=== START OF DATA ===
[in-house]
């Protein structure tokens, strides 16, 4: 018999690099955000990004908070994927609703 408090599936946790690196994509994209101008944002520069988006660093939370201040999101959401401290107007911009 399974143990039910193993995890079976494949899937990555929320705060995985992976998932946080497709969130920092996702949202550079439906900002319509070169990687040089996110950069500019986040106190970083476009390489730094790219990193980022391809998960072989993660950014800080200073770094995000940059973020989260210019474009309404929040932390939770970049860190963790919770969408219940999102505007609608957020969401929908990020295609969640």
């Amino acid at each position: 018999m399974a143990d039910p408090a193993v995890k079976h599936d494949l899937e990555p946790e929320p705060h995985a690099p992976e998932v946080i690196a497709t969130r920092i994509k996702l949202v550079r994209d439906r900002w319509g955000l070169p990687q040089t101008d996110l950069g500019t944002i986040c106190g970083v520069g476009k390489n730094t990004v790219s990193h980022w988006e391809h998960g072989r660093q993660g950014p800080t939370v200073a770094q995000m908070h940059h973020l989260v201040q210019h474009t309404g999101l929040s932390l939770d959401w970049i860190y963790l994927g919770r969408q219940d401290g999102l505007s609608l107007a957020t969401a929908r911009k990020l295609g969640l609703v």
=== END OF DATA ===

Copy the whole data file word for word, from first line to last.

[in-house]
């Protein structure tokens, strides 16, 4: 018999690099955000990004908070994927609703 408090599936946790690196994509994209101008944002520069988006660093939370201040999101959401401290107007911009 399974143990039910193993995890079976494949899937990555929320705060995985992976998932946080497709969130920092996702949202550079439906900002319509070169990687040089996110950069500019986040106190970083476009390489730094790219990193980022391809998960072989993660950014800080200073770094995000940059973020989260210019474009309404929040932390939770970049860190963790919770969408219940999102505007609608957020969401929908990020295609969640």
């Amino acid at each position: 018999m399974a143990d039910p408090a193993v995890k079976h599936d494949l899937e990555p946790e929320p705060h995985a690099p992976e998932v946080i690196a497709t969130r920092i994509k996702l949202v550079r994209d439906r900002w319509g955000l070169p990687q040089t101008d996110l950069g500019t944002i986040c106190g970083v520069g476009k390489n730094t990004v790219s990193h980022w988006e391809h998960g072989r660093q993660g950014p800080t939370v200073a770094q995000m908070h940059h973020l989260v201040q210019h474009t309404g999101l929040s932390l939770d959401w970049i860190y963790l994927g919770r969408q219940d401290g999102l505007s609608l107007a957020t969401a929908r911009k990020l295609g969640l609703v």